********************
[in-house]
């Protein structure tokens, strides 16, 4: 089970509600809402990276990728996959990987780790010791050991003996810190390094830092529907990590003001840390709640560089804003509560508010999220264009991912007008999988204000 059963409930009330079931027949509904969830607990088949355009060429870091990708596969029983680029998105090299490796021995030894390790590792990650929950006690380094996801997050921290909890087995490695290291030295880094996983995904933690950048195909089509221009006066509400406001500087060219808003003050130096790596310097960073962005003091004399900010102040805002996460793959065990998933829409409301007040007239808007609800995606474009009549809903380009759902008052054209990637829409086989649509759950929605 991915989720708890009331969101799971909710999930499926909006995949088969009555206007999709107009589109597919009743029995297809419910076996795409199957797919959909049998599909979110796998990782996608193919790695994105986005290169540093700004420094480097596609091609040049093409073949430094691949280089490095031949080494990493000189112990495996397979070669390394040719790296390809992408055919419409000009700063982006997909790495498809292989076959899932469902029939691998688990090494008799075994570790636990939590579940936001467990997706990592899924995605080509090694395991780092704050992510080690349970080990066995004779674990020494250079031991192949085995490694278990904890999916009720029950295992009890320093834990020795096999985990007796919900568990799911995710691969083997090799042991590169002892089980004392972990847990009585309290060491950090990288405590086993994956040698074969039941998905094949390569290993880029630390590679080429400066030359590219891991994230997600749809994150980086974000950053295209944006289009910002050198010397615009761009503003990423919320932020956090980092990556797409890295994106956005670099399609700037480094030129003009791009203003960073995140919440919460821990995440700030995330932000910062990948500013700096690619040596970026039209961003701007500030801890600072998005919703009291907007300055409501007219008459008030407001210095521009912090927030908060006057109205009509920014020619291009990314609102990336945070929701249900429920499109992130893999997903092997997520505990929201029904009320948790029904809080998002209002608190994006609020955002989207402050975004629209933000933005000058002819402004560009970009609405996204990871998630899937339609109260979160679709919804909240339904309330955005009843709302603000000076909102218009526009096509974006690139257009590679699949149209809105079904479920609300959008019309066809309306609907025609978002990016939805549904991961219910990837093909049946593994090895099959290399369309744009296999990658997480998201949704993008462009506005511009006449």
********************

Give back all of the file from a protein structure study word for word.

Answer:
[in-house]
């Protein structure tokens, strides 16, 4: 089970509600809402990276990728996959990987780790010791050991003996810190390094830092529907990590003001840390709640560089804003509560508010999220264009991912007008999988204000 059963409930009330079931027949509904969830607990088949355009060429870091990708596969029983680029998105090299490796021995030894390790590792990650929950006690380094996801997050921290909890087995490695290291030295880094996983995904933690950048195909089509221009006066509400406001500087060219808003003050130096790596310097960073962005003091004399900010102040805002996460793959065990998933829409409301007040007239808007609800995606474009009549809903380009759902008052054209990637829409086989649509759950929605 991915989720708890009331969101799971909710999930499926909006995949088969009555206007999709107009589109597919009743029995297809419910076996795409199957797919959909049998599909979110796998990782996608193919790695994105986005290169540093700004420094480097596609091609040049093409073949430094691949280089490095031949080494990493000189112990495996397979070669390394040719790296390809992408055919419409000009700063982006997909790495498809292989076959899932469902029939691998688990090494008799075994570790636990939590579940936001467990997706990592899924995605080509090694395991780092704050992510080690349970080990066995004779674990020494250079031991192949085995490694278990904890999916009720029950295992009890320093834990020795096999985990007796919900568990799911995710691969083997090799042991590169002892089980004392972990847990009585309290060491950090990288405590086993994956040698074969039941998905094949390569290993880029630390590679080429400066030359590219891991994230997600749809994150980086974000950053295209944006289009910002050198010397615009761009503003990423919320932020956090980092990556797409890295994106956005670099399609700037480094030129003009791009203003960073995140919440919460821990995440700030995330932000910062990948500013700096690619040596970026039209961003701007500030801890600072998005919703009291907007300055409501007219008459008030407001210095521009912090927030908060006057109205009509920014020619291009990314609102990336945070929701249900429920499109992130893999997903092997997520505990929201029904009320948790029904809080998002209002608190994006609020955002989207402050975004629209933000933005000058002819402004560009970009609405996204990871998630899937339609109260979160679709919804909240339904309330955005009843709302603000000076909102218009526009096509974006690139257009590679699949149209809105079904479920609300959008019309066809309306609907025609978002990016939805549904991961219910990837093909049946593994090895099959290399369309744009296999990658997480998201949704993008462009506005511009006449």